14/02/2016 15:46 GMT | Updated 12/02/2017 05:12 GMT

Politicians Should Be Blamed For Tax Mess Not Google

The European boss of Google, Matt Brittin, was hauled up in front of the Public Accounts Committee of the UK parliament earlier this week. Brittin was savaged by the MPs over the tax deal Google recently agreed in the UK.

Under the terms of the deal Google agreed to pay a £130m tax settlement, which is the most they have ever paid in the UK. Given that the UK is responsible for 10% of Google's global sales critics have argued that they should be paying far more- this figure equates to a tax rate of about 3%.

But Google hasn't broken any rules and in fact the company executives have suggested to politicians that they do not just want to follow the rules on tax, they want to be seen following the rules and paying an appropriate amount.

The real problem is that the politicians want to be seen savaging companies like Google, Starbucks, and Amazon because it plays well to be seen as a critic of "tax dodging" companies, yet the same politicians are happy to compete internationally by setting corporation tax as low as possible.

It's no surprise that Google does not pay much UK tax because their European operations are based out of Ireland. The basic level of corporation tax in Ireland is 12.5%, if you are investing in R&D then you can get it as low as 6.25%. In the UK the same tax is 20% so it's no surprise that they account for most of their European activity in Ireland.

But corporation tax is difficult to enforce anyway. It's a tax on profit, not revenue or turnover. Imagine a UK company takes £100m in revenue in one year, but has to pay various internal fees (licensing the brand for example) to a partner company in Ireland - let's say the fees are £90m. That leaves just £10m that can be taxed in the UK - the tax on the majority of the cash will be paid in the lower cost environment. In many cases companies will operate at a loss on their balance sheet allowing them to pay no corporation tax at all in expensive locations.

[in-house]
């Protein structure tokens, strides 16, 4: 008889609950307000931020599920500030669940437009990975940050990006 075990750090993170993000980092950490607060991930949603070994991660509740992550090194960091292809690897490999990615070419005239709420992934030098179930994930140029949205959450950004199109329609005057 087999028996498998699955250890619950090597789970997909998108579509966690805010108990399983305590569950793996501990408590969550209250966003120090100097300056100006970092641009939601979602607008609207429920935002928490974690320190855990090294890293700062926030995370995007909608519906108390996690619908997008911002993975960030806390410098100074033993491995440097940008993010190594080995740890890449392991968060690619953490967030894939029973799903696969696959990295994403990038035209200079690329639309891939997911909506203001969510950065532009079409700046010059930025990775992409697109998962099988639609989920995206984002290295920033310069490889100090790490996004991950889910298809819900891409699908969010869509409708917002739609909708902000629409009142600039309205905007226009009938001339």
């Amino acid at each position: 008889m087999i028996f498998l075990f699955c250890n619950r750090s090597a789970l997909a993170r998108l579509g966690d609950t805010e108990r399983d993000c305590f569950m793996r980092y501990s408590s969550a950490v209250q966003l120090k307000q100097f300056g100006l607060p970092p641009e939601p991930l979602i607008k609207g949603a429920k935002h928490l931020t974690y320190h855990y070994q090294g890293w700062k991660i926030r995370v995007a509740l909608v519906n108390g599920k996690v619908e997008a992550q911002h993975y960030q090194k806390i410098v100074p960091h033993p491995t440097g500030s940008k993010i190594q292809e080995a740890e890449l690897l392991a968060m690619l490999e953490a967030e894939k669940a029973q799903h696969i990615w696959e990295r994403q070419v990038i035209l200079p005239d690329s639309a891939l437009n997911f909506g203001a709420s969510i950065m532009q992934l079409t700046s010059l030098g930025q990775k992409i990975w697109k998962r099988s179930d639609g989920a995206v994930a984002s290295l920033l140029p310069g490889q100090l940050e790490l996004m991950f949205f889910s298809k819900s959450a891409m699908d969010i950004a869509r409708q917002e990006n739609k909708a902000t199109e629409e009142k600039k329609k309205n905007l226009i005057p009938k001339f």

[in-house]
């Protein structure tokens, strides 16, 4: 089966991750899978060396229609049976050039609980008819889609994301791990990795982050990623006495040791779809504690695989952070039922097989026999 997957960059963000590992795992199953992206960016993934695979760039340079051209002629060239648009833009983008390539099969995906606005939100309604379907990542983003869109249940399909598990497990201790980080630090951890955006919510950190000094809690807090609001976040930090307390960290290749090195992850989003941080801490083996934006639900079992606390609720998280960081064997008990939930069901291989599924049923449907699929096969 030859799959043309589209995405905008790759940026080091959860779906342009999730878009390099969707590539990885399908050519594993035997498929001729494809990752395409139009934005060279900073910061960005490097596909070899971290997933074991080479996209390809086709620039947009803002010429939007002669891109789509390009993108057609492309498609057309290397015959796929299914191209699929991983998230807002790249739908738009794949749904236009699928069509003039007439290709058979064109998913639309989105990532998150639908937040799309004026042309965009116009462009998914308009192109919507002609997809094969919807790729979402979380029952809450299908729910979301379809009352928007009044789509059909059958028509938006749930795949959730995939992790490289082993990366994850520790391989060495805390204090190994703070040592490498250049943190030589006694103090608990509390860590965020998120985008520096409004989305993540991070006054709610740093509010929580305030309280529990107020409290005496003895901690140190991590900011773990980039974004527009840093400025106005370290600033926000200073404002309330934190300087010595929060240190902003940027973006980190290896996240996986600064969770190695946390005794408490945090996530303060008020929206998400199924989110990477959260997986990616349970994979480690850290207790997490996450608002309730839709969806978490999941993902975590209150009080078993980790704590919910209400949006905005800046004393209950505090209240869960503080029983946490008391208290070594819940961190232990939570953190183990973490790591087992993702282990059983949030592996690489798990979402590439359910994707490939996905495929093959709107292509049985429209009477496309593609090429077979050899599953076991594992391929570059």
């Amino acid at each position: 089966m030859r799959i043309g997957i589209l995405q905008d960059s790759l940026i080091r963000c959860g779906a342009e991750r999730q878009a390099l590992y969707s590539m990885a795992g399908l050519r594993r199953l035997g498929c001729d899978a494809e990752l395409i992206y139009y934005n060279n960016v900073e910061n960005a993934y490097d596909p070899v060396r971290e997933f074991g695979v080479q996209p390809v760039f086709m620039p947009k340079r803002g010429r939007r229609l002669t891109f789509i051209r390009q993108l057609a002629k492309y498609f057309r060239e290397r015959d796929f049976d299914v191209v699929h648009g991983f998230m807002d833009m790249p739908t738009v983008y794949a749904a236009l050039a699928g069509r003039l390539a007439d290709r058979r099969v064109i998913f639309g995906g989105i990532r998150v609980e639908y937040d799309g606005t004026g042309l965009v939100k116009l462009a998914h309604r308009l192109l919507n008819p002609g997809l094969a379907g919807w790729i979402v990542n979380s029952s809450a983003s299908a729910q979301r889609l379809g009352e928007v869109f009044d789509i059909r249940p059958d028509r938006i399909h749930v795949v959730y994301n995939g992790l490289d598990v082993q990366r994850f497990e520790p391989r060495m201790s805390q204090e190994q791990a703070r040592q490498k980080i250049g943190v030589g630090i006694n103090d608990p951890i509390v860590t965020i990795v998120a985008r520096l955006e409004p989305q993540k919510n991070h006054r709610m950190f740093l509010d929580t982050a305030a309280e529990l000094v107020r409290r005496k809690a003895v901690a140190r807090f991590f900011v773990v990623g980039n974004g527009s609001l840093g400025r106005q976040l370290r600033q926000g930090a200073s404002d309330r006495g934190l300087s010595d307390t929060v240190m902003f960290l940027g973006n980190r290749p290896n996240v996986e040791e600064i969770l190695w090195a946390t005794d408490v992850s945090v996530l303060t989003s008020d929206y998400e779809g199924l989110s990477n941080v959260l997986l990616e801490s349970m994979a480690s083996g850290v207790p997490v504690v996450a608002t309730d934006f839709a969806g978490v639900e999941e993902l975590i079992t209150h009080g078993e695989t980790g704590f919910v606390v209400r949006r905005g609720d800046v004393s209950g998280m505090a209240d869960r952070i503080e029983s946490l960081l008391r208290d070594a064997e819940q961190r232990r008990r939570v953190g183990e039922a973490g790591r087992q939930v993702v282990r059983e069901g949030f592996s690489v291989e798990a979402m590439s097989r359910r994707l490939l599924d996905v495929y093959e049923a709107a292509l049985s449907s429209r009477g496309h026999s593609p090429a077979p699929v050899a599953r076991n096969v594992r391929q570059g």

None of this is illegal or dodgy accounting, yet the MPs slamming Google and similar companies behave as if they can't understand the difference between taxing the profit of a company and revenue - and how easy it is for a company to deliberately reduce their profit by introducing various expenses or fees.

What Google are being asked to do is to pay tax they don't really need to pay. Imagine if you looked at your monthly salary slip and your company decided to tax you at twice the normal rate, just because it looks better for you to pay more tax. How would that feel? You might be justified in suggesting that you are happy to pay what the government asks for - and that is the situation all these companies find themselves in.

We live in an age where an artisan jeweller in Yorkshire can import raw materials from China and sell their product to a customer in Brazil using a financial payment system in California. Multinational companies can be small too - it's not just Google and Amazon that can transact across borders.

The real problem here is that the tax system has not caught up with the way that companies work in a global inter-connected society. Of course any sane executive operating across several countries will push the taxable revenue of the company to the country with the lowest tax rate. If he or she did not do that then the stakeholders in that business would be asking what they are doing.

A few years ago I was working with the UN in Bangladesh on developing the hi-tech economy there. Thousands of independent contractors found they could sell their IT skills online and work remotely for clients anywhere in the world. They were paid using PayPal and it was suspected that most people were not declaring this income. The answer, according to the government, was to ban PayPal.

The most obvious solution to the Google problem is to charge a corporate tax based on revenue. My company in Brazil has to pay 10% of everything that the company earns to the government, regardless of my business expenses. However while this might work for a company selling cups of coffee, a high-volume low-margin business like Amazon's retail offer might struggle to pass on the tax to customers.

International tax reform is required and the politicians need to deliver it, so before they try humiliating another business leader by asking what he earns, perhaps someone should drag them into the dock and ask how they will fix the problem of countries competing on corporation tax rates?